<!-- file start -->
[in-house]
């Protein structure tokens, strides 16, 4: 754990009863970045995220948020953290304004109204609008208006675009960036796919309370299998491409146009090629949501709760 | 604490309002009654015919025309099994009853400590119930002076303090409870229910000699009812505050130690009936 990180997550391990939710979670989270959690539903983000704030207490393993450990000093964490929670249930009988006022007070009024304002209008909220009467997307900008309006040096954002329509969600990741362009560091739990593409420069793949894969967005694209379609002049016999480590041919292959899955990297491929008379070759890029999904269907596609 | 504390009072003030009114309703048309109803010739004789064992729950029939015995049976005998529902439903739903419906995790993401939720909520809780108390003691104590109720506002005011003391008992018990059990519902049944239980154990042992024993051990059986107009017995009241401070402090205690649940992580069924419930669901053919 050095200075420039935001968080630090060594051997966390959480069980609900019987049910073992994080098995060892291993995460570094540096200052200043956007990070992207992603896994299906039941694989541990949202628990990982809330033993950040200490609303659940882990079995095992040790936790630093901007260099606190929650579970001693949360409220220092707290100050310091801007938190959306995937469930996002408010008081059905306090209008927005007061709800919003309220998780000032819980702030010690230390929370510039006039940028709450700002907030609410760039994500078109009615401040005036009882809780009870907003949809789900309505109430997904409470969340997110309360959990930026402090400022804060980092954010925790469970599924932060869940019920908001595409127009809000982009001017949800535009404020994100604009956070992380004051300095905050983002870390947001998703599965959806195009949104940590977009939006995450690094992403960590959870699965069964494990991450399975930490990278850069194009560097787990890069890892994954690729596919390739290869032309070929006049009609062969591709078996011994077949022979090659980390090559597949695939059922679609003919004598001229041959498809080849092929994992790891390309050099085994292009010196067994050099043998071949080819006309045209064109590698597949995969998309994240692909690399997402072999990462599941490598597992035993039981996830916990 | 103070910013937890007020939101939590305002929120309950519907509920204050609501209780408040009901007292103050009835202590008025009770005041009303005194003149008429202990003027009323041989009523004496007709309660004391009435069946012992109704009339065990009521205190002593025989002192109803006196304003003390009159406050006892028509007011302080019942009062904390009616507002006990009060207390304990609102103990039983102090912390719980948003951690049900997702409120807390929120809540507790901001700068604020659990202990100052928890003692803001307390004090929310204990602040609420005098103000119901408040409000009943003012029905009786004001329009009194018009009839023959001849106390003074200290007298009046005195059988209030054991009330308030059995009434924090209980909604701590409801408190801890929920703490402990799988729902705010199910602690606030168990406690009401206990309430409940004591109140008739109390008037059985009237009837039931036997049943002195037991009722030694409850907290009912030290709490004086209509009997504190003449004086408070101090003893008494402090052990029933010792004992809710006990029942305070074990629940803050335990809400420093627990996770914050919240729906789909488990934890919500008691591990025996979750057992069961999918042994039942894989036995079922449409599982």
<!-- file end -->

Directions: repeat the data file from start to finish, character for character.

[in-house]
């Protein structure tokens, strides 16, 4: 754990009863970045995220948020953290304004109204609008208006675009960036796919309370299998491409146009090629949501709760 | 604490309002009654015919025309099994009853400590119930002076303090409870229910000699009812505050130690009936 990180997550391990939710979670989270959690539903983000704030207490393993450990000093964490929670249930009988006022007070009024304002209008909220009467997307900008309006040096954002329509969600990741362009560091739990593409420069793949894969967005694209379609002049016999480590041919292959899955990297491929008379070759890029999904269907596609 | 504390009072003030009114309703048309109803010739004789064992729950029939015995049976005998529902439903739903419906995790993401939720909520809780108390003691104590109720506002005011003391008992018990059990519902049944239980154990042992024993051990059986107009017995009241401070402090205690649940992580069924419930669901053919 050095200075420039935001968080630090060594051997966390959480069980609900019987049910073992994080098995060892291993995460570094540096200052200043956007990070992207992603896994299906039941694989541990949202628990990982809330033993950040200490609303659940882990079995095992040790936790630093901007260099606190929650579970001693949360409220220092707290100050310091801007938190959306995937469930996002408010008081059905306090209008927005007061709800919003309220998780000032819980702030010690230390929370510039006039940028709450700002907030609410760039994500078109009615401040005036009882809780009870907003949809789900309505109430997904409470969340997110309360959990930026402090400022804060980092954010925790469970599924932060869940019920908001595409127009809000982009001017949800535009404020994100604009956070992380004051300095905050983002870390947001998703599965959806195009949104940590977009939006995450690094992403960590959870699965069964494990991450399975930490990278850069194009560097787990890069890892994954690729596919390739290869032309070929006049009609062969591709078996011994077949022979090659980390090559597949695939059922679609003919004598001229041959498809080849092929994992790891390309050099085994292009010196067994050099043998071949080819006309045209064109590698597949995969998309994240692909690399997402072999990462599941490598597992035993039981996830916990 | 103070910013937890007020939101939590305002929120309950519907509920204050609501209780408040009901007292103050009835202590008025009770005041009303005194003149008429202990003027009323041989009523004496007709309660004391009435069946012992109704009339065990009521205190002593025989002192109803006196304003003390009159406050006892028509007011302080019942009062904390009616507002006990009060207390304990609102103990039983102090912390719980948003951690049900997702409120807390929120809540507790901001700068604020659990202990100052928890003692803001307390004090929310204990602040609420005098103000119901408040409000009943003012029905009786004001329009009194018009009839023959001849106390003074200290007298009046005195059988209030054991009330308030059995009434924090209980909604701590409801408190801890929920703490402990799988729902705010199910602690606030168990406690009401206990309430409940004591109140008739109390008037059985009237009837039931036997049943002195037991009722030694409850907290009912030290709490004086209509009997504190003449004086408070101090003893008494402090052990029933010792004992809710006990029942305070074990629940803050335990809400420093627990996770914050919240729906789909488990934890919500008691591990025996979750057992069961999918042994039942894989036995079922449409599982």